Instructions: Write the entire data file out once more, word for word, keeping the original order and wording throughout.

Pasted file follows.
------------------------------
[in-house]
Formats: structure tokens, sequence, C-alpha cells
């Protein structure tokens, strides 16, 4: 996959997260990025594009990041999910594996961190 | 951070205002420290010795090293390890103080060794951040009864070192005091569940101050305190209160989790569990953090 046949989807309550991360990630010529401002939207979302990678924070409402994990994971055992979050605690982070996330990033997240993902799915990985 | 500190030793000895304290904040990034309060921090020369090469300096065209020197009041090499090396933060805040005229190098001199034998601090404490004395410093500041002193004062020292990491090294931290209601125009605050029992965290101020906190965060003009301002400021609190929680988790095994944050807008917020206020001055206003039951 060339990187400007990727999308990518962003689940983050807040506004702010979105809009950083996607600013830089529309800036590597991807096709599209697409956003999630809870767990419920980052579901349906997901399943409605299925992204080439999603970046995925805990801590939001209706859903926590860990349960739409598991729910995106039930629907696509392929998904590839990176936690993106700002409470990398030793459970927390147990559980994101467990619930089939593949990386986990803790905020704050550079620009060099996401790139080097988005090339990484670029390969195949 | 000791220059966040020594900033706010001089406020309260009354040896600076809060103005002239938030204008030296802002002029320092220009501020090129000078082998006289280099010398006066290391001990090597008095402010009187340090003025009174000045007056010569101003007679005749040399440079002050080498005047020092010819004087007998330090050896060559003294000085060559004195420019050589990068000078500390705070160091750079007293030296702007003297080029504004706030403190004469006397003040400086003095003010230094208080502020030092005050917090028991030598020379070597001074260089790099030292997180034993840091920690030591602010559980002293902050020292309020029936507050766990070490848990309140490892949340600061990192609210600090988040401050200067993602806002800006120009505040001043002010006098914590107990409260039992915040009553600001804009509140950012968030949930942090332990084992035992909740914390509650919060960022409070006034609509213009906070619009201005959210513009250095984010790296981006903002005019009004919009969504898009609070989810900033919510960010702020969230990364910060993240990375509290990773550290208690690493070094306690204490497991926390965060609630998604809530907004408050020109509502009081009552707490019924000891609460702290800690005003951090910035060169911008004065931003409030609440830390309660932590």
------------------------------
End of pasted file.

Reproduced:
[in-house]
Formats: structure tokens, sequence, C-alpha cells
């Protein structure tokens, strides 16, 4: 996959997260990025594009990041999910594996961190 | 951070205002420290010795090293390890103080060794951040009864070192005091569940101050305190209160989790569990953090 046949989807309550991360990630010529401002939207979302990678924070409402994990994971055992979050605690982070996330990033997240993902799915990985 | 500190030793000895304290904040990034309060921090020369090469300096065209020197009041090499090396933060805040005229190098001199034998601090404490004395410093500041002193004062020292990491090294931290209601125009605050029992965290101020906190965060003009301002400021609190929680988790095994944050807008917020206020001055206003039951 060339990187400007990727999308990518962003689940983050807040506004702010979105809009950083996607600013830089529309800036590597991807096709599209697409956003999630809870767990419920980052579901349906997901399943409605299925992204080439999603970046995925805990801590939001209706859903926590860990349960739409598991729910995106039930629907696509392929998904590839990176936690993106700002409470990398030793459970927390147990559980994101467990619930089939593949990386986990803790905020704050550079620009060099996401790139080097988005090339990484670029390969195949 | 000791220059966040020594900033706010001089406020309260009354040896600076809060103005002239938030204008030296802002002029320092220009501020090129000078082998006289280099010398006066290391001990090597008095402010009187340090003025009174000045007056010569101003007679005749040399440079002050080498005047020092010819004087007998330090050896060559003294000085060559004195420019050589990068000078500390705070160091750079007293030296702007003297080029504004706030403190004469006397003040400086003095003010230094208080502020030092005050917090028991030598020379070597001074260089790099030292997180034993840091920690030591602010559980002293902050020292309020029936507050766990070490848990309140490892949340600061990192609210600090988040401050200067993602806002800006120009505040001043002010006098914590107990409260039992915040009553600001804009509140950012968030949930942090332990084992035992909740914390509650919060960022409070006034609509213009906070619009201005959210513009250095984010790296981006903002005019009004919009969504898009609070989810900033919510960010702020969230990364910060993240990375509290990773550290208690690493070094306690204490497991926390965060609630998604809530907004408050020109509502009081009552707490019924000891609460702290800690005003951090910035060169911008004065931003409030609440830390309660932590």